Friday, June 6, 2014


Lighthouses (parola in Tagalog, faro or farola in Spanish) are significant structures found in almost all the islands in the Philippines. A number of these lighthouses were originally built during the Spanish era and served important roles in the maritime industry during that period.

As time goes by, only some of the original Spanish lighthouses survived and many of them were ruined during the Japanese War, or natural calamities like earthquakes and tropical climate. Some were either rebuilt to their original design, but mostly were replaced and/or left decaying.

Of all the lighthouses in the Philippine history, the oldest documented structure is the Pasig River Light, with an old name Faro Y Luces de Rio Pasig, dated back in 1642. It has been rebuilt several times, and on this present day, with a more modern design which they say, has lost its original grandeur.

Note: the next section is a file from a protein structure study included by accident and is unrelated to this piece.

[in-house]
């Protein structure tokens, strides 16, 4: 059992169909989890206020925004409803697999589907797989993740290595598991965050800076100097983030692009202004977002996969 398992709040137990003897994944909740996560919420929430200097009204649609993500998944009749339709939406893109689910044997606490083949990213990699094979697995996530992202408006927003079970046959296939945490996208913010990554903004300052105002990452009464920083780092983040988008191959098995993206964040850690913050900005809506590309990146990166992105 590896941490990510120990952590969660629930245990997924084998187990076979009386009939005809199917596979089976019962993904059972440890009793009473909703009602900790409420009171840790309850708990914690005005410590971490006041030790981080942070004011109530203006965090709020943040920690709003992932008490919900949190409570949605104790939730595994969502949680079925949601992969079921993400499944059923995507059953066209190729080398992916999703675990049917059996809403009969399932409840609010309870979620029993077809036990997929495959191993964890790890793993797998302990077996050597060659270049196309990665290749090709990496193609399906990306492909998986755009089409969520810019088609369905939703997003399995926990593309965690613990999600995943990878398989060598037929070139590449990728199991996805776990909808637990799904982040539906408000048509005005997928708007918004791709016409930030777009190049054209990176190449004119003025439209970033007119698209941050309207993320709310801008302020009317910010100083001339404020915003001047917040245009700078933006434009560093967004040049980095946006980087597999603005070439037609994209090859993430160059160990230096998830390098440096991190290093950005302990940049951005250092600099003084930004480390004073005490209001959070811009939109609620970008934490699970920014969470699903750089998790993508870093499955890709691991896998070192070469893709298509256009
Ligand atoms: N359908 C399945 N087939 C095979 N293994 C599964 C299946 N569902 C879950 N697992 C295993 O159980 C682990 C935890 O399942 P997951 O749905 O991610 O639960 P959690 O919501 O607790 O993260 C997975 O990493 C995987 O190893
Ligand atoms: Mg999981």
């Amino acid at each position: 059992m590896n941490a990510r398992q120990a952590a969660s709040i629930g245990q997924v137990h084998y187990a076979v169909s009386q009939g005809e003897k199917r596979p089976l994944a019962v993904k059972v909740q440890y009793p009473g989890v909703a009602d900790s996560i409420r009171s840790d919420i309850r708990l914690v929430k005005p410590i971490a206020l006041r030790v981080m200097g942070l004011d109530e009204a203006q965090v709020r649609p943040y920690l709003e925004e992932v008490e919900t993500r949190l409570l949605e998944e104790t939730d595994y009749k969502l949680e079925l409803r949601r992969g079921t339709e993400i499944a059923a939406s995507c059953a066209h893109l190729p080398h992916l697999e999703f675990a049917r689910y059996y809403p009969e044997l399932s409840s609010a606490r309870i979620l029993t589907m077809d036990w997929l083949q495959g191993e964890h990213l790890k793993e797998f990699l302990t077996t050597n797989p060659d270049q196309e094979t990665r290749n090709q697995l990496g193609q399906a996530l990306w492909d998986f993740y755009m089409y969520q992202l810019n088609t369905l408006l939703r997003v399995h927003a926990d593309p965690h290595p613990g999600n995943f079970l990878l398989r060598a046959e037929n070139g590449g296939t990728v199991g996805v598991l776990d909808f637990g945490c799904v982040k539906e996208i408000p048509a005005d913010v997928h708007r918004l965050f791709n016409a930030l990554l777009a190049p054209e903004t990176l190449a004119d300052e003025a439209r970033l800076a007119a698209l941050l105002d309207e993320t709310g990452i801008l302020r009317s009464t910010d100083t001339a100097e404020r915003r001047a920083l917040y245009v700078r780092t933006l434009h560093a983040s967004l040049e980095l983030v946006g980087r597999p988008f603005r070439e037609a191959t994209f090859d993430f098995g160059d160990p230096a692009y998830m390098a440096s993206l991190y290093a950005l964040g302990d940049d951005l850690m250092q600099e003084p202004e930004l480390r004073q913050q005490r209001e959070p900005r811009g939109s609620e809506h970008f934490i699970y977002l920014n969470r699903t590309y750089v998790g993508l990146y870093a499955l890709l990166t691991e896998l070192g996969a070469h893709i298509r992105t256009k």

The original Faro Y Luces de Rio Pasig.

Old and new existing lighthouses in the country may come in different forms and structures. Settled on top of a hill or along a visible shoreline, these lighthouses are witnesses to rage and calm of the sea. Others say lighthouses signify melancholy, but not for me. I think they are fascinating for the nostalgia they bring, and romantic for its proud isolation constantly looking after every sunrise and sunsets.

Follow me as I walk, hike, climb and set foot on these historically important must-visited lighthouses in the country.
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